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Agencies should consider whether it is desirable or otherwise appropriate to include a content disclaimer on their websites.
Whether to include a content disclaimer depends on a risk/benefit analysis, by reference to the kinds of content on the site, which takes into account:
- the risk of claims against the agency for content which may prove to be inaccurate; as against
- the potentially negative message that a content disclaimer may send to users of the site, bearing in mind that members of the public may reasonably expect a government agency to stand behind what it says online and that all-embracing disclaimers may detract from public trust and confidence in the agency concerned.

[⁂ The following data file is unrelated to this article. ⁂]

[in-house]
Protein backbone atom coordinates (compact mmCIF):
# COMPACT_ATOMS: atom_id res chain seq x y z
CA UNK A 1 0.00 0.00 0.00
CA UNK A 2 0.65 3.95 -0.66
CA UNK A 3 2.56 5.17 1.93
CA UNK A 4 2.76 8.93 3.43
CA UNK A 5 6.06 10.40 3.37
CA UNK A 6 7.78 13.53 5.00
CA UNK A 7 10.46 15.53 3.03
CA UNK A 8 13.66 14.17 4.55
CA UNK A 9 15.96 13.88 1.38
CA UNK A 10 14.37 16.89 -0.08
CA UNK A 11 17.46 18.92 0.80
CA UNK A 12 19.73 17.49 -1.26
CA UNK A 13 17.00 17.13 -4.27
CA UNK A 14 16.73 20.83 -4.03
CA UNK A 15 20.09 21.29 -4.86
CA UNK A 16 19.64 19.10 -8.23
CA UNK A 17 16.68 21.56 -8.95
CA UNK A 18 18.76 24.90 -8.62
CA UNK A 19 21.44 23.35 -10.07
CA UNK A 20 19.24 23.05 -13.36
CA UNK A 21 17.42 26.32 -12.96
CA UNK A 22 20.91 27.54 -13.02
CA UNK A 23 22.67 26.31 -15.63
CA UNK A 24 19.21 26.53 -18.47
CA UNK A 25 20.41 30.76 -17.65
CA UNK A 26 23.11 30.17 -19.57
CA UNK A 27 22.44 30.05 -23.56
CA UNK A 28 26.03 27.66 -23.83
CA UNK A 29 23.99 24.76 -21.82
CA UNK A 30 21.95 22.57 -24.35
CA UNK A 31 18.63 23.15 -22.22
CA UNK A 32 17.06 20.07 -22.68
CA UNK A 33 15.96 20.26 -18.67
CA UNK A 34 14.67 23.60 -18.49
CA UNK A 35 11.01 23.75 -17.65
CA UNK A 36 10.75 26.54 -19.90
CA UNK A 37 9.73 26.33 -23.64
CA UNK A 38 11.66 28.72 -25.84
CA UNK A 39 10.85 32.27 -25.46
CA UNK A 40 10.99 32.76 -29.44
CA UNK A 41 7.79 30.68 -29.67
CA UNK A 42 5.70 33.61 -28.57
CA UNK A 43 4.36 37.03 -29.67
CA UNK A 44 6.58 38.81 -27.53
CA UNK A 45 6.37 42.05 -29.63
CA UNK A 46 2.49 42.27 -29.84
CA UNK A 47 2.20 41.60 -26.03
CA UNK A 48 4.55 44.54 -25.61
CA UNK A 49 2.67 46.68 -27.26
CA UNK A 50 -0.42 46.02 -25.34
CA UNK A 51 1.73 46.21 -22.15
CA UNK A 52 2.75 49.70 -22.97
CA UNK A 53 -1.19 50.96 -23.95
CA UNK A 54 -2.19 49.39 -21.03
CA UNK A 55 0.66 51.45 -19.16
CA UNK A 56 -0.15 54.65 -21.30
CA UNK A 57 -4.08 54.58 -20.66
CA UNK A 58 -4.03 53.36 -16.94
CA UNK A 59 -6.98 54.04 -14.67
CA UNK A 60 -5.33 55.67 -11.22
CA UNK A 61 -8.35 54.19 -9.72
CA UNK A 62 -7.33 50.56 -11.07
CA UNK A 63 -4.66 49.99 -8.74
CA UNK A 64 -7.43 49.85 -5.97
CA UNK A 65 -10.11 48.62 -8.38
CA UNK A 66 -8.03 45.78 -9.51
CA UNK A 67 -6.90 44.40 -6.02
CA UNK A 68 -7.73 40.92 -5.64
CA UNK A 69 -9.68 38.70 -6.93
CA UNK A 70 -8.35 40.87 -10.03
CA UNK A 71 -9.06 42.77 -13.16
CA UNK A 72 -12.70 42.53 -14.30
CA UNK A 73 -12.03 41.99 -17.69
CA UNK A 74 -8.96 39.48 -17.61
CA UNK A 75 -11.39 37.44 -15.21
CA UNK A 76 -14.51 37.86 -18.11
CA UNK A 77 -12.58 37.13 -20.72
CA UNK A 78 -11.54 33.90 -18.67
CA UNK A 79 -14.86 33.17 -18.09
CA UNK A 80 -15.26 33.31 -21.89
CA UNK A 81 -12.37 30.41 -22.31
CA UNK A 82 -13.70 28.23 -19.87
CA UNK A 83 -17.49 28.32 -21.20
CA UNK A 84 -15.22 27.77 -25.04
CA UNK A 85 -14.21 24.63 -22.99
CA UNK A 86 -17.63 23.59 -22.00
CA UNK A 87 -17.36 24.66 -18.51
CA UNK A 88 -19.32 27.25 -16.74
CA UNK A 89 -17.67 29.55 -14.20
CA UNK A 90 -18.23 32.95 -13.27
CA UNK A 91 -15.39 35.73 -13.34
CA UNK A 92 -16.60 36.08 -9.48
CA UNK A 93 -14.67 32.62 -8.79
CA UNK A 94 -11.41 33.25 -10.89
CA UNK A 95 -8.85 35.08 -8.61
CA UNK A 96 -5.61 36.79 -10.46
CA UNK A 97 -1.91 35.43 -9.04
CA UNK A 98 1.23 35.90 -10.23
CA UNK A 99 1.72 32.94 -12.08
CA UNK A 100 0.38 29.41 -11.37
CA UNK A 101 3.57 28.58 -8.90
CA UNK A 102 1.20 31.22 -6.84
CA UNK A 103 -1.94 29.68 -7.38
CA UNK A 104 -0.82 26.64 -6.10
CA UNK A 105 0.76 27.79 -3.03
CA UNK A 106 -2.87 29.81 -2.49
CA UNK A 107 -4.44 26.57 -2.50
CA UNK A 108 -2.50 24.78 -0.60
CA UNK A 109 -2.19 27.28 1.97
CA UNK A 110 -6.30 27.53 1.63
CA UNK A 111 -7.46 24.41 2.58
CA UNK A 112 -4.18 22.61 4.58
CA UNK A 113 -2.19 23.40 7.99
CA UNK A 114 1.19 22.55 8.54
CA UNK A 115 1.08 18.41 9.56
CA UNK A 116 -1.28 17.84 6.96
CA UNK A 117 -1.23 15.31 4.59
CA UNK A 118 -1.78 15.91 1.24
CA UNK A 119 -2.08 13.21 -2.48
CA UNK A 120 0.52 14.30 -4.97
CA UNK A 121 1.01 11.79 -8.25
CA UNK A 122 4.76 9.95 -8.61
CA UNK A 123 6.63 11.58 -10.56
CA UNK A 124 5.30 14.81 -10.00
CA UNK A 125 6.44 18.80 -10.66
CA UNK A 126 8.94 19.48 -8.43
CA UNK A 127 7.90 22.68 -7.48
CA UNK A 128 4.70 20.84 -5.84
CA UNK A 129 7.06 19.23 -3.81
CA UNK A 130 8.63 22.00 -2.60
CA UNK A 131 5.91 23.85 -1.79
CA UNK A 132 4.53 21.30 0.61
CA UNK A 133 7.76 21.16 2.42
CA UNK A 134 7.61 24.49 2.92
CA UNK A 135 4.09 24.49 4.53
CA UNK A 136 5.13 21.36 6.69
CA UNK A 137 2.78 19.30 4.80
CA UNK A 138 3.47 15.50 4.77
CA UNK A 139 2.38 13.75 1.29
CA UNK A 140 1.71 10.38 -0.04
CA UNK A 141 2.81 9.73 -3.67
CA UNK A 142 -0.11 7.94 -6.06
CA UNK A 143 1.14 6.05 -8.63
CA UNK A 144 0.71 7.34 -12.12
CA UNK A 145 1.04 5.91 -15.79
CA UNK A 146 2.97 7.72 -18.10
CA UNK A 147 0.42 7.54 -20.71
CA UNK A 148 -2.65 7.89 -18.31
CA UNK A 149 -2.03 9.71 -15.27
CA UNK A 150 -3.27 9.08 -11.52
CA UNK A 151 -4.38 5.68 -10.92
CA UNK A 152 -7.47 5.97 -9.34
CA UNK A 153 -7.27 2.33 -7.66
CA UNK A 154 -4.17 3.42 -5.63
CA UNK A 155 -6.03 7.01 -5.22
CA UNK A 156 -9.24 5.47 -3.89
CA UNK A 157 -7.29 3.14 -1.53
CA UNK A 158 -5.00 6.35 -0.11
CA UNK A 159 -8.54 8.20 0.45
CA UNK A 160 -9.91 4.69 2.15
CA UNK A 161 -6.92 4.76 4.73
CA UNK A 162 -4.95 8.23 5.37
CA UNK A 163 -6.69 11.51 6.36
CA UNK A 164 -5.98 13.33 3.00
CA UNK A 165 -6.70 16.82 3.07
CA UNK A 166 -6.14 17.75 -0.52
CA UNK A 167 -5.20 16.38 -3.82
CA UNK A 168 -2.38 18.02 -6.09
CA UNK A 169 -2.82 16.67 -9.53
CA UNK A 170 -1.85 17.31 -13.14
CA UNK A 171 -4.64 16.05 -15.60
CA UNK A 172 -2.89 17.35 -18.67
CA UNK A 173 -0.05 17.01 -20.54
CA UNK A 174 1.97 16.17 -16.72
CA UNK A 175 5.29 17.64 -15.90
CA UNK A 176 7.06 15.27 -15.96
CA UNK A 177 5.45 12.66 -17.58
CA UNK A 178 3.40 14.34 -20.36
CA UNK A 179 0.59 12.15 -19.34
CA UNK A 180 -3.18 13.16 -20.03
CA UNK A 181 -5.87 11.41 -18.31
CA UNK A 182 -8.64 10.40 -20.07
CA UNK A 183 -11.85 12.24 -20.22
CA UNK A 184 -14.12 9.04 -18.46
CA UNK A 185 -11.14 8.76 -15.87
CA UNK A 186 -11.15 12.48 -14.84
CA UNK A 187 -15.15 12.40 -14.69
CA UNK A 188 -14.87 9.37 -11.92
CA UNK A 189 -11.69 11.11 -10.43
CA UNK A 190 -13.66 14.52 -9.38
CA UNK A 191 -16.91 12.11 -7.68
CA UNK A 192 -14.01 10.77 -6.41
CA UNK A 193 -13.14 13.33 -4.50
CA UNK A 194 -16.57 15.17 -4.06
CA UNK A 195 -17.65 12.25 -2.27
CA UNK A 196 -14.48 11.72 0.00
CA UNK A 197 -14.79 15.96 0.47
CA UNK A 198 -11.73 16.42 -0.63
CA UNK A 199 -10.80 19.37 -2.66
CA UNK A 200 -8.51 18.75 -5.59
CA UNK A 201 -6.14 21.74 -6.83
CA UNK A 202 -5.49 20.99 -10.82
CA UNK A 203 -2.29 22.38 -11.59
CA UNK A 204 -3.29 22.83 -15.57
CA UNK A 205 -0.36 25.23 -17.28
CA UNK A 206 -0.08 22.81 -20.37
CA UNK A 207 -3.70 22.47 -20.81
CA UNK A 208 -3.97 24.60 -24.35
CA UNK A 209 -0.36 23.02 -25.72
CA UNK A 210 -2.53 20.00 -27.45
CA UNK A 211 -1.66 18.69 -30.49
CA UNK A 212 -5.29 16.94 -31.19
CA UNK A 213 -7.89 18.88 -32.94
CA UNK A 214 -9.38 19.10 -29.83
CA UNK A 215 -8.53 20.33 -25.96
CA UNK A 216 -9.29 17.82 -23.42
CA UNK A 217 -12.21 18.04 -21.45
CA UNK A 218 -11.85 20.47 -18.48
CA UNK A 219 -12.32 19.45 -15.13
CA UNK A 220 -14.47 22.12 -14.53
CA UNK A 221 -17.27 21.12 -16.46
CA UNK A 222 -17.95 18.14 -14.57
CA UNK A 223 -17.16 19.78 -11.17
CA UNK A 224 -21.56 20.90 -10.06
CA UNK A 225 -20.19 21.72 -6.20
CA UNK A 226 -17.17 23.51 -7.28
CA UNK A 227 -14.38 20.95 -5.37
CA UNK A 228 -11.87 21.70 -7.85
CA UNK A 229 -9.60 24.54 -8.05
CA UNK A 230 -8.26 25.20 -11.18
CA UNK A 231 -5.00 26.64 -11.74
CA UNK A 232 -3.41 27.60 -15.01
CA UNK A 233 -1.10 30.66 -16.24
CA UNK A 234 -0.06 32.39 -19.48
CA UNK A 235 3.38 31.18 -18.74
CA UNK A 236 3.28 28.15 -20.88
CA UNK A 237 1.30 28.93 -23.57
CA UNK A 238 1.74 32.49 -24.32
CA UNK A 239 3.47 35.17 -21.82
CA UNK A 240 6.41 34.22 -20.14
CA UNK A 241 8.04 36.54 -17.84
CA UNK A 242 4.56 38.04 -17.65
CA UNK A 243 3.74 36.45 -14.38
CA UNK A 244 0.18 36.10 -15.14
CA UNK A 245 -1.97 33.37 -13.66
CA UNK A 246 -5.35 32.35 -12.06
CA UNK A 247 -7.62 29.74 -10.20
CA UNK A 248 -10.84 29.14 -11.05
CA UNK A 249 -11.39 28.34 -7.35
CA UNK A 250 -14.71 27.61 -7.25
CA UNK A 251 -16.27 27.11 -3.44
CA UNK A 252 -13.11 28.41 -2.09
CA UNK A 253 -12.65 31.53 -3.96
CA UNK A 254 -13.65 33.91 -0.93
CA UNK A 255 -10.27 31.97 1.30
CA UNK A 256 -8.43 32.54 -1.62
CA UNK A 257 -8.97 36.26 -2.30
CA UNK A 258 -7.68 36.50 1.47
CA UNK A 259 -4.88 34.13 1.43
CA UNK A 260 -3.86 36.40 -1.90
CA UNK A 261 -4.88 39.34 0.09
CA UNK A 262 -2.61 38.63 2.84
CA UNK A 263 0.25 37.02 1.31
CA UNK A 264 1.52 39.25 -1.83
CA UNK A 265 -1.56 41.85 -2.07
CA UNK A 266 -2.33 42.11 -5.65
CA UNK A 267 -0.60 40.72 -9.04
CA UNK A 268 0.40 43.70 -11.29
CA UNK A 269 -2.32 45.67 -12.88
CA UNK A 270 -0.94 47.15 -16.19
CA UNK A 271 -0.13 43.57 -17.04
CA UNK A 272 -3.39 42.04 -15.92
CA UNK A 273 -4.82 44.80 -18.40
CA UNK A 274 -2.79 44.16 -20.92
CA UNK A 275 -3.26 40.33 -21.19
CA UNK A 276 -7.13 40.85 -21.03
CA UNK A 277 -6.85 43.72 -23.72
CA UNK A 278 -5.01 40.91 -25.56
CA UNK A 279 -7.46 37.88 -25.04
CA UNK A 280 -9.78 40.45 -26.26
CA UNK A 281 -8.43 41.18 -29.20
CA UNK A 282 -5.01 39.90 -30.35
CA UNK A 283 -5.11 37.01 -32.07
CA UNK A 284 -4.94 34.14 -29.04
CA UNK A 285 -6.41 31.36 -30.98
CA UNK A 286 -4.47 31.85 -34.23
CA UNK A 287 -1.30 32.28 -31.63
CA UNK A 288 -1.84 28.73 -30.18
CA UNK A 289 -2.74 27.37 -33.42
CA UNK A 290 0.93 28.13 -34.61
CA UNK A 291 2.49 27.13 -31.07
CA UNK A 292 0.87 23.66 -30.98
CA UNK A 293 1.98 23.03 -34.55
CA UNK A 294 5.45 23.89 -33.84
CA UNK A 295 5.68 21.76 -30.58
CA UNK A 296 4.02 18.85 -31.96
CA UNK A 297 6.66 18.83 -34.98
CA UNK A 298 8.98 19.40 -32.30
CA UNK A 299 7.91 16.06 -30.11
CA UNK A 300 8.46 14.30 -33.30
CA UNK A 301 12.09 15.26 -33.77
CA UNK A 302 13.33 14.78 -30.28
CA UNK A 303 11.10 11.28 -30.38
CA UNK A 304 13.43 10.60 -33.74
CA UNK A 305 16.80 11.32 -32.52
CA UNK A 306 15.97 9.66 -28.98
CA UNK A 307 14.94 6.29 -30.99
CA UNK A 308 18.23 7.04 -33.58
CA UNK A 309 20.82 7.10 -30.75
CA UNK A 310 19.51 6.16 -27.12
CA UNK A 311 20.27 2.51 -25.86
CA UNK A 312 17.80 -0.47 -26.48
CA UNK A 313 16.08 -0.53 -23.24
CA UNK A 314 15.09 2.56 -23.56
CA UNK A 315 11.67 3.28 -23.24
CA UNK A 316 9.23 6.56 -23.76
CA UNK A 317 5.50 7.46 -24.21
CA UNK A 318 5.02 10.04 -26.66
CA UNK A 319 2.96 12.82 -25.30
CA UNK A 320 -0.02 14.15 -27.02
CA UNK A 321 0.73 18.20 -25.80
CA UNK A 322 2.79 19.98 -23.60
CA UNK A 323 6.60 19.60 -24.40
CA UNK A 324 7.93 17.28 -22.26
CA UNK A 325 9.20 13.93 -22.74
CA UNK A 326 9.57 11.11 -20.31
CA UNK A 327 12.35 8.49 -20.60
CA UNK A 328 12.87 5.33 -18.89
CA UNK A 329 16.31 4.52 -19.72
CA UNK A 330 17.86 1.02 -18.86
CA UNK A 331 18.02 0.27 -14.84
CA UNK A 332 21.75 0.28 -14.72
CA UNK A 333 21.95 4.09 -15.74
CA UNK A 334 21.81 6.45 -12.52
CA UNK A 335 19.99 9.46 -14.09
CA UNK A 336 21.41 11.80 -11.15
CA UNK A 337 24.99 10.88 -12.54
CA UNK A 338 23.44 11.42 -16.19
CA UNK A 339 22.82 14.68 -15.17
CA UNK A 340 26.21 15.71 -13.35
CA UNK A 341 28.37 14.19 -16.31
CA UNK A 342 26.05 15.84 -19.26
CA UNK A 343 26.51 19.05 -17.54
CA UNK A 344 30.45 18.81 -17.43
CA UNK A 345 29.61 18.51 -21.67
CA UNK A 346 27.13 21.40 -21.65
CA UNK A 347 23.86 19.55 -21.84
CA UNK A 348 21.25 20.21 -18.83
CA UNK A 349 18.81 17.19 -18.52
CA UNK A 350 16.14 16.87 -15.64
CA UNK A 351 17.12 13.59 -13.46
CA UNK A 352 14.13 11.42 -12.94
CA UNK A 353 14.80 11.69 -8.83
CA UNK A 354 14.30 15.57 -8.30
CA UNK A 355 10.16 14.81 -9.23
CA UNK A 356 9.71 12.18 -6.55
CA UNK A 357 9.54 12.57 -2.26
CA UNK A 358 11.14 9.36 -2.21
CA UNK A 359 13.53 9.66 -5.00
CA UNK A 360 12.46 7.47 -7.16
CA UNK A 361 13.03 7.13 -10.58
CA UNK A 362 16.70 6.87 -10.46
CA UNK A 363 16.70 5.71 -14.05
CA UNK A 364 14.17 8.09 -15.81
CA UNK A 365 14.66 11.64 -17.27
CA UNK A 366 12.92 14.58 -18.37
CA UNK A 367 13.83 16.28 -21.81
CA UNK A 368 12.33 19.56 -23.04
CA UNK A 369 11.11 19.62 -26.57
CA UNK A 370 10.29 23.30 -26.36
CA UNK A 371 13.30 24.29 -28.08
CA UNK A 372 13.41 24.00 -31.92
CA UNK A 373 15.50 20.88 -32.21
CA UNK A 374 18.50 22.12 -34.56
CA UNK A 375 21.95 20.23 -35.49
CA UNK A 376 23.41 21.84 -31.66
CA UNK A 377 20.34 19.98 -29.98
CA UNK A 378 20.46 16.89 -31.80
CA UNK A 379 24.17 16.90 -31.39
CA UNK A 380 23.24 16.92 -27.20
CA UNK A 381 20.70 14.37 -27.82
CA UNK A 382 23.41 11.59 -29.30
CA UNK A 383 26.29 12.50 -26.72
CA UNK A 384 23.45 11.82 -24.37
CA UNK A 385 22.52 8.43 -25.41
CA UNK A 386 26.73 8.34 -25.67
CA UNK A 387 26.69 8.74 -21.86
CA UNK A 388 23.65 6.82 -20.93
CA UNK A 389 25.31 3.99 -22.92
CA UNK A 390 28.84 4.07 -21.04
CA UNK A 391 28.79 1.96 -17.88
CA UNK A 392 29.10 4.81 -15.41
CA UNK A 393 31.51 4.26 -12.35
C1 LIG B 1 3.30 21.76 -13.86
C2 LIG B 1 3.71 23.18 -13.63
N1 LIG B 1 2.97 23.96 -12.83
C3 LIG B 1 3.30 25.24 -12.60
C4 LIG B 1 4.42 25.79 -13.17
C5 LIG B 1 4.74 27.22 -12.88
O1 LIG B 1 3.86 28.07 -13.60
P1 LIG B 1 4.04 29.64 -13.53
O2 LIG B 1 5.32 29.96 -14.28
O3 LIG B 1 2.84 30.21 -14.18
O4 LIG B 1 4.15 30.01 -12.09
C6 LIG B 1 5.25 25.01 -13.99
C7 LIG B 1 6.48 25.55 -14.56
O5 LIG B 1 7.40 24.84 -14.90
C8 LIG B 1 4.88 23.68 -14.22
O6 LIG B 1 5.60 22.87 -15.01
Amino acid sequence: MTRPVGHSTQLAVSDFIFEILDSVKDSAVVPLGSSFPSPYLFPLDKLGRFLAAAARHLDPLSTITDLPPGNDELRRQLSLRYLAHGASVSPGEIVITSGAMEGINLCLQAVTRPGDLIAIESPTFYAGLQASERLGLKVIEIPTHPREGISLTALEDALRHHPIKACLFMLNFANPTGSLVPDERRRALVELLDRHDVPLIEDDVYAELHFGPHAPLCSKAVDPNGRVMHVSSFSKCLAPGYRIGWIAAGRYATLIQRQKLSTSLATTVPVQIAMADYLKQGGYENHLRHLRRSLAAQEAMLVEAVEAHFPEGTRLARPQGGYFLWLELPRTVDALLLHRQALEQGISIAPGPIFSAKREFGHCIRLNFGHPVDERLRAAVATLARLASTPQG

In some instances, it may be appropriate to include a limited disclaimer, one which only disclaims responsibility for third party content and/or data which the agency knows the public wants but which the agency has not been able to verify.
Where a disclaimer is included, it should state as a minimum that the information to which it relates is true and accurate to the best of the agency's knowledge (if that is the case) but that the agency cannot accept any liability for its accuracy or content.
If the agency has not considered the accuracy of the information (e.g., because it is user-generated content which the agency cannot reasonably be expected to check) then it should not say that the information is true and accurate to the best of its knowledge.
If it is required, the disclaimer statement, or a link to it, must be placed on the "About This Site" page.
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